Clean Keto vs Lazy Keto vs Dirty Keto: What You Need to Know

Clean Keto vs Lazy Keto vs Dirty Keto: What You Need to Know
It's not an overstatement to say that ketogenic diets have rapidly transformed the health world.

Just a decade ago, many people (and medical professionals) would've scoffed at anyone who said they only eat 50 grams of carbohydrates per day.

Now, keto is backed by science, and many doctors recommend it for weight loss, and even some celebrities (like Tim Tebow and Halle Berry) swear by the benefits.

It's so popular, in fact, that many subsets of the original keto diet have appeared in recent years.

Modified low-carb approaches like 'lazy keto' and 'dirty keto' have become mainstream as well, which may lead to confusion if you're new to this way of eating.

Here's everything you need to know about clean keto, lazy keto, and dirty keto, the benefits and drawbacks, and which type of keto might be best for you.

What is Clean Keto?

'Clean keto' is the term used to describe the standard ketogenic diet, where you eat lots of low-carb vegetables, lean and fatty meats, and healthy fats, like nuts and coconut oil.

It's called “clean” because the majority of your food comes from whole-food sources. 

To be considered ketogenic, it's recommended that you eat 20 to 50 grams of net carbs per day [1]. 

This number is low enough to induce ketosis, which means your liver releases ketones that burn stored body fat for energy instead of glucose.

The major benefit of clean keto is that the food you're eating contains lots of essential vitamins, minerals, and nutrients like fiber, which can promote weight loss and is important for overall health. 

What is Lazy Keto?

Lazy keto is a spin-off of the traditional ketogenic diet.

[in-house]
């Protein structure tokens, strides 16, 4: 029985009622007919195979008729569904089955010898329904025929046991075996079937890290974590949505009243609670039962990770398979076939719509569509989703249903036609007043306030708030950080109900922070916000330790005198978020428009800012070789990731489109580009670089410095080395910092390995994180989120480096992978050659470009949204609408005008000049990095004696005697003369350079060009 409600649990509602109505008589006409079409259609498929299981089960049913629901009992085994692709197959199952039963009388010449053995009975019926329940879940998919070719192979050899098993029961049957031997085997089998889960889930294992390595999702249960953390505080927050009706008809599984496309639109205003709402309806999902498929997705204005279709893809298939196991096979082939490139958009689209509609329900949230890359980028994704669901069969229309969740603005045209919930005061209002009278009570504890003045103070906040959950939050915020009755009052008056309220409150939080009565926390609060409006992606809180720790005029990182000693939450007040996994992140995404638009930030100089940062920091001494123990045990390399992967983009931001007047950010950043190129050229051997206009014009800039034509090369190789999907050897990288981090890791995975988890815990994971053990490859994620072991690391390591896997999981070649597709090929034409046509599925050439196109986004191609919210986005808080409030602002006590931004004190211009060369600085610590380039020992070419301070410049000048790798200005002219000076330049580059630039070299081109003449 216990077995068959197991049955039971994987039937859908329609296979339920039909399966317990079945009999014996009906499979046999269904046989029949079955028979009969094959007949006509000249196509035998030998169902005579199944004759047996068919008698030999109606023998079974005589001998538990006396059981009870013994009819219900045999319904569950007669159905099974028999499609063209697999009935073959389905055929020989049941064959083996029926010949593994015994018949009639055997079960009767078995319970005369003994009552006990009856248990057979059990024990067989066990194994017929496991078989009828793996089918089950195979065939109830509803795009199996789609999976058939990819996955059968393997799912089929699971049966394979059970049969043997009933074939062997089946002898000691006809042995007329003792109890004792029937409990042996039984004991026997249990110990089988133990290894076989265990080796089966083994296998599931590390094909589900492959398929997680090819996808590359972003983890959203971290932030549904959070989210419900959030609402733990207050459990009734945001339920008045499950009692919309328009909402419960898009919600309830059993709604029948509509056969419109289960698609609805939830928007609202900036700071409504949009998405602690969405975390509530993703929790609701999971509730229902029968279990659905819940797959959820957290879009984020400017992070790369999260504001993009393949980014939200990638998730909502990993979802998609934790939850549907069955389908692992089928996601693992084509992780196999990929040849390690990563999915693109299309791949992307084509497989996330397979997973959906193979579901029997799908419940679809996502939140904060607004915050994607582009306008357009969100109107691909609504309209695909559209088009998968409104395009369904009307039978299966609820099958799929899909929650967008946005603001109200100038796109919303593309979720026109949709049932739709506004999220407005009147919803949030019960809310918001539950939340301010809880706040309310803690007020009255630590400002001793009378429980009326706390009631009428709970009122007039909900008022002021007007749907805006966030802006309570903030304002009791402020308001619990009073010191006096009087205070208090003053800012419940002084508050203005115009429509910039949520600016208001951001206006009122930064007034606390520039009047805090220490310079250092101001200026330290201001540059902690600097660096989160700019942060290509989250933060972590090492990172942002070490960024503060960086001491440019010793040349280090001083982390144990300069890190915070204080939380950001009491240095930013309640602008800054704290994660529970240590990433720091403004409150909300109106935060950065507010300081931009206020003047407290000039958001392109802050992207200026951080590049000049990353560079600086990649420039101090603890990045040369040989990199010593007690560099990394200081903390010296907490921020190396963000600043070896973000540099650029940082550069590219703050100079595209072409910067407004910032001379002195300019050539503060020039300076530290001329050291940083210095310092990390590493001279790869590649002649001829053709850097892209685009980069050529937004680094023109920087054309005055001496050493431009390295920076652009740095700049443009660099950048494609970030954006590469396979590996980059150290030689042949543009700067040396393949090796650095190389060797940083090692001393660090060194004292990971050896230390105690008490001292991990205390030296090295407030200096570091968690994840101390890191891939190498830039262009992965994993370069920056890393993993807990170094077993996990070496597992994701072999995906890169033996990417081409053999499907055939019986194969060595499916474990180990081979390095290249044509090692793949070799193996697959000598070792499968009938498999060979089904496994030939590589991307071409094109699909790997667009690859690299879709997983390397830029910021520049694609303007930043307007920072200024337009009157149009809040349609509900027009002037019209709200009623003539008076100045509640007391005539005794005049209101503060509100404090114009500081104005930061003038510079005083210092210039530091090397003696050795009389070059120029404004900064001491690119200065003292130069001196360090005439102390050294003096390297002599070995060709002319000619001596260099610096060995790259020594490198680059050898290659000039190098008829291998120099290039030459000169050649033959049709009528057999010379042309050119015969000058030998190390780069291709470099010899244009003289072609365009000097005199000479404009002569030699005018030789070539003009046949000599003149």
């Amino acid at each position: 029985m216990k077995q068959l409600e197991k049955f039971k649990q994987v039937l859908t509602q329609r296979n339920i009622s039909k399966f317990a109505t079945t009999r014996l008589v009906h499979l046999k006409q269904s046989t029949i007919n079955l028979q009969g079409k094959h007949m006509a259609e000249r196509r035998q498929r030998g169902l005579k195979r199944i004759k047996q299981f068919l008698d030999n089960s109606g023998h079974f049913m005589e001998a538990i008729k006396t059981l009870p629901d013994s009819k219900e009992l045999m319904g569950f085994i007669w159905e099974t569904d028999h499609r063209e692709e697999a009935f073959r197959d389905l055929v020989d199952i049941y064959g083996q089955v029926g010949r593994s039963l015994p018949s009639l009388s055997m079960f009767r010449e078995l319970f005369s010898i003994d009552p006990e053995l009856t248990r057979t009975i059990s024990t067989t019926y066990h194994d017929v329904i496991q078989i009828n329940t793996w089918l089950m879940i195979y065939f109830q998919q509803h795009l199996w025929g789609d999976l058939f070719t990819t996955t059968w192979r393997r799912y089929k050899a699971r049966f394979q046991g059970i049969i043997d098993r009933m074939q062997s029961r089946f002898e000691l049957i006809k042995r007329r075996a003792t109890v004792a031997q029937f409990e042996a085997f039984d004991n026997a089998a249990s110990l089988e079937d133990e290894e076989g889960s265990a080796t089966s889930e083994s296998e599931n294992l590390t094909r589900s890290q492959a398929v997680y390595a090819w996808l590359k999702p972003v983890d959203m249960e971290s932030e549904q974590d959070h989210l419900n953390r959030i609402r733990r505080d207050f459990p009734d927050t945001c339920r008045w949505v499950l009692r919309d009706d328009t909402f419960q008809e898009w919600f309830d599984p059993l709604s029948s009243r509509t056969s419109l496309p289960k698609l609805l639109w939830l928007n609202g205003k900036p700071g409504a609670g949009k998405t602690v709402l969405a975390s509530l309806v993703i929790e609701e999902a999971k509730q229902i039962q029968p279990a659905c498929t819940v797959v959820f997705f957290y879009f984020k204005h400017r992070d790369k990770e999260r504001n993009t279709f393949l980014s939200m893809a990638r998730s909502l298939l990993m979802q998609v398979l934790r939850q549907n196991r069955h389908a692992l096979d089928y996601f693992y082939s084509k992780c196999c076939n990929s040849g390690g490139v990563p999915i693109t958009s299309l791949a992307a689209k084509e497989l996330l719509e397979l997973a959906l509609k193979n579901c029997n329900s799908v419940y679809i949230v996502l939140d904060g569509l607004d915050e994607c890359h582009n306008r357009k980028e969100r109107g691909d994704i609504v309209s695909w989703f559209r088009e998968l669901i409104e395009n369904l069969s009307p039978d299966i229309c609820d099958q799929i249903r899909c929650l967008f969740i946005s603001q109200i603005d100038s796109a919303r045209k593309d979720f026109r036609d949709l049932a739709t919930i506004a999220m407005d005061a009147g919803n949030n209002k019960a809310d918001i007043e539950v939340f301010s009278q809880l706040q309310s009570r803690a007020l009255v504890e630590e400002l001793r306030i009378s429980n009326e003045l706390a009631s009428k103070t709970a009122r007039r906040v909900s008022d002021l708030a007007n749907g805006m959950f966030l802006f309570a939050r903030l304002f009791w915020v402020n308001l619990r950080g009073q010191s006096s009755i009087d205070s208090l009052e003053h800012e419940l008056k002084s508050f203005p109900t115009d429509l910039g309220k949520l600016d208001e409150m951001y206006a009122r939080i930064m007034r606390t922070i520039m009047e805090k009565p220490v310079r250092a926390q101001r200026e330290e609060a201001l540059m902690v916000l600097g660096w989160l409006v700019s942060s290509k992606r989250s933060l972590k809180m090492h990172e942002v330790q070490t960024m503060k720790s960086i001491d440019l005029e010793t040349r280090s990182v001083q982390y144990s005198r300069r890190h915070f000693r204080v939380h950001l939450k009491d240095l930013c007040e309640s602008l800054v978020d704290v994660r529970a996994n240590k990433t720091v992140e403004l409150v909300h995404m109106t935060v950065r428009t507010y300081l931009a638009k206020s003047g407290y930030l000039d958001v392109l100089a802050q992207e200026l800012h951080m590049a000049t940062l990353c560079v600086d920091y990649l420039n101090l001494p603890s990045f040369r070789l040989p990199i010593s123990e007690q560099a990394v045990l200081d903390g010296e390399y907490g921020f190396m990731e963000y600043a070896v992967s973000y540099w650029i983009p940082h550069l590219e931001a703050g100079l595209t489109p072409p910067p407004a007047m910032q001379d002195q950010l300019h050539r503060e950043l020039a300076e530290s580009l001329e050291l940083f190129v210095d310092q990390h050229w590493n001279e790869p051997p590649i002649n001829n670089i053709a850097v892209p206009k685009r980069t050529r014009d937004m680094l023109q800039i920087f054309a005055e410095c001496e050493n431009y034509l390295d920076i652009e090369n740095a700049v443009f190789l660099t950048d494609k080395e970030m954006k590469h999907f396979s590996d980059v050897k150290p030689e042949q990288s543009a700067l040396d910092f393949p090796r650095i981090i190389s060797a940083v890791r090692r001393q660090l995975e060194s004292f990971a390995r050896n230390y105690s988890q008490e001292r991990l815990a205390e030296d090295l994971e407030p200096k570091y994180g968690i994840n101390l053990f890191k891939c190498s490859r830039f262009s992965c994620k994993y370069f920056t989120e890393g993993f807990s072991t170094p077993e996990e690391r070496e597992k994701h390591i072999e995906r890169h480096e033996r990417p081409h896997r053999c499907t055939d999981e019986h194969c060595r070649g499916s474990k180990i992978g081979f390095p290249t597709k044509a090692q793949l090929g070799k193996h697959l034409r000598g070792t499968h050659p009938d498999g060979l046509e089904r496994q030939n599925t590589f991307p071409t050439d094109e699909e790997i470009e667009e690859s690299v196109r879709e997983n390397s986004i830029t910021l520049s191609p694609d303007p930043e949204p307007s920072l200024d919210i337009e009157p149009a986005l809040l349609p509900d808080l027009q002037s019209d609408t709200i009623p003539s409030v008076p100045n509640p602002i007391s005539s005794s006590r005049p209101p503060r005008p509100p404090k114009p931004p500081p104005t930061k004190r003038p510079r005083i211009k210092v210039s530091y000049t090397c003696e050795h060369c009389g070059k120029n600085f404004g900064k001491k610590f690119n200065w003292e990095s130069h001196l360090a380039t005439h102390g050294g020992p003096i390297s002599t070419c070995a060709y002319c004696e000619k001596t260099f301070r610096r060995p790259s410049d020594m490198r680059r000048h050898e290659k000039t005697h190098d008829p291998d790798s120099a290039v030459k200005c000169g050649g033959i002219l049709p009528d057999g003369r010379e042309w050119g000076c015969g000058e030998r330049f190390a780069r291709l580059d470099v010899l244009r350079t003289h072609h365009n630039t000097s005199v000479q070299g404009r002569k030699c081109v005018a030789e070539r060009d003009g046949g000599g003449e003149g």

This eating philosophy doesn’t worry about counting calories. And dieters aren’t too worried about the amount of nutrients they get. Instead, they focus on one simple metric: eating less than 50g of carbs per day.

Because there is less emphasis on clean foods, you're free to eat other low-carb foods that you might only have occasionally on "clean keto." 

While you still try to eat clean foods, you don't have to all the time.

For example, foods like cheese, pork rinds, and keto-friendly ice creams are more commonly consumed on a lazy keto diet. 

What is Dirty Keto?

Dirty keto is occasionally lumped in with lazy keto. While the two are similar, there are some differences.

Basically, there are no requirements on dirty keto other than restricting carbs to induce ketosis. 

Once again, you don't have to count calories on dirty keto. But you're also free to eat anything you want, so long as you stay under 50g of carbs per day. 

In theory, you could eat Slim Jims (which only have 3g of net carbs per stick) or bunless cheeseburgers from McDonald's all day and that would work fine, so long as you keep your carbs low [2].

What are the Benefits of Each Type of Keto Diet?

Obviously, these three nutritional approaches are quite different. Here's what you'll stand to gain from each type of keto.

Benefits of Clean Keto

  • Reap the benefits of ketosis (weight loss, improved mental clarity, more energy) [3].
  • Emphasizes healthy, nutrient-dense whole foods, which boost your health.